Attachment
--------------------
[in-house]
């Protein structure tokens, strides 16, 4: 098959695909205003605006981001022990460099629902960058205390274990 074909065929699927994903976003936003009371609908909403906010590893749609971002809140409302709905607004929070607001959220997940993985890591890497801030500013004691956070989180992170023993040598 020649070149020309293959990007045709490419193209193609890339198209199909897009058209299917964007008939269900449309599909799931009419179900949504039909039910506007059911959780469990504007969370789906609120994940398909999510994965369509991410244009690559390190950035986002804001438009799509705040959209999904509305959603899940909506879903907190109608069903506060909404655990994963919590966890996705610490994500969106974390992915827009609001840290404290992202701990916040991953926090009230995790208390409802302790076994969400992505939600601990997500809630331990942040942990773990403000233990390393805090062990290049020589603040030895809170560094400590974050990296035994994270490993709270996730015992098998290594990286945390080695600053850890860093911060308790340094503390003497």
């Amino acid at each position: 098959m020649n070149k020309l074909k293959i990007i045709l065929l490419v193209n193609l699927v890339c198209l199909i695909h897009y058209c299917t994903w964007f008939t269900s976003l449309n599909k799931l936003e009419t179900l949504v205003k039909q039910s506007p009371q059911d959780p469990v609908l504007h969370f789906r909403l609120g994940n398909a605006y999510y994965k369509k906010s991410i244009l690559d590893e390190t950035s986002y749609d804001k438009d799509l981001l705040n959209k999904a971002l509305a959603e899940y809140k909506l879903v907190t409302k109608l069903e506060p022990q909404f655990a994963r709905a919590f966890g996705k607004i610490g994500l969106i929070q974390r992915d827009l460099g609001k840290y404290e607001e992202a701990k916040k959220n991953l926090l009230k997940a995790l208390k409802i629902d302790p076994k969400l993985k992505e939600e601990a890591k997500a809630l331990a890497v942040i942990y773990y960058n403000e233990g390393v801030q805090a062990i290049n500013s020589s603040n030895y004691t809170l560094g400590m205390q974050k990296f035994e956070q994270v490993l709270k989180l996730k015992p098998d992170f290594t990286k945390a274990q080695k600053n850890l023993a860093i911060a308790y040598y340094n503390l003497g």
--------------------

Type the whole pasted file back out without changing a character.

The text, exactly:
[in-house]
């Protein structure tokens, strides 16, 4: 098959695909205003605006981001022990460099629902960058205390274990 074909065929699927994903976003936003009371609908909403906010590893749609971002809140409302709905607004929070607001959220997940993985890591890497801030500013004691956070989180992170023993040598 020649070149020309293959990007045709490419193209193609890339198209199909897009058209299917964007008939269900449309599909799931009419179900949504039909039910506007059911959780469990504007969370789906609120994940398909999510994965369509991410244009690559390190950035986002804001438009799509705040959209999904509305959603899940909506879903907190109608069903506060909404655990994963919590966890996705610490994500969106974390992915827009609001840290404290992202701990916040991953926090009230995790208390409802302790076994969400992505939600601990997500809630331990942040942990773990403000233990390393805090062990290049020589603040030895809170560094400590974050990296035994994270490993709270996730015992098998290594990286945390080695600053850890860093911060308790340094503390003497």
């Amino acid at each position: 098959m020649n070149k020309l074909k293959i990007i045709l065929l490419v193209n193609l699927v890339c198209l199909i695909h897009y058209c299917t994903w964007f008939t269900s976003l449309n599909k799931l936003e009419t179900l949504v205003k039909q039910s506007p009371q059911d959780p469990v609908l504007h969370f789906r909403l609120g994940n398909a605006y999510y994965k369509k906010s991410i244009l690559d590893e390190t950035s986002y749609d804001k438009d799509l981001l705040n959209k999904a971002l509305a959603e899940y809140k909506l879903v907190t409302k109608l069903e506060p022990q909404f655990a994963r709905a919590f966890g996705k607004i610490g994500l969106i929070q974390r992915d827009l460099g609001k840290y404290e607001e992202a701990k916040k959220n991953l926090l009230k997940a995790l208390k409802i629902d302790p076994k969400l993985k992505e939600e601990a890591k997500a809630l331990a890497v942040i942990y773990y960058n403000e233990g390393v801030q805090a062990i290049n500013s020589s603040n030895y004691t809170l560094g400590m205390q974050k990296f035994e956070q994270v490993l709270k989180l996730k015992p098998d992170f290594t990286k945390a274990q080695k600053n850890l023993a860093i911060a308790y040598y340094n503390l003497g």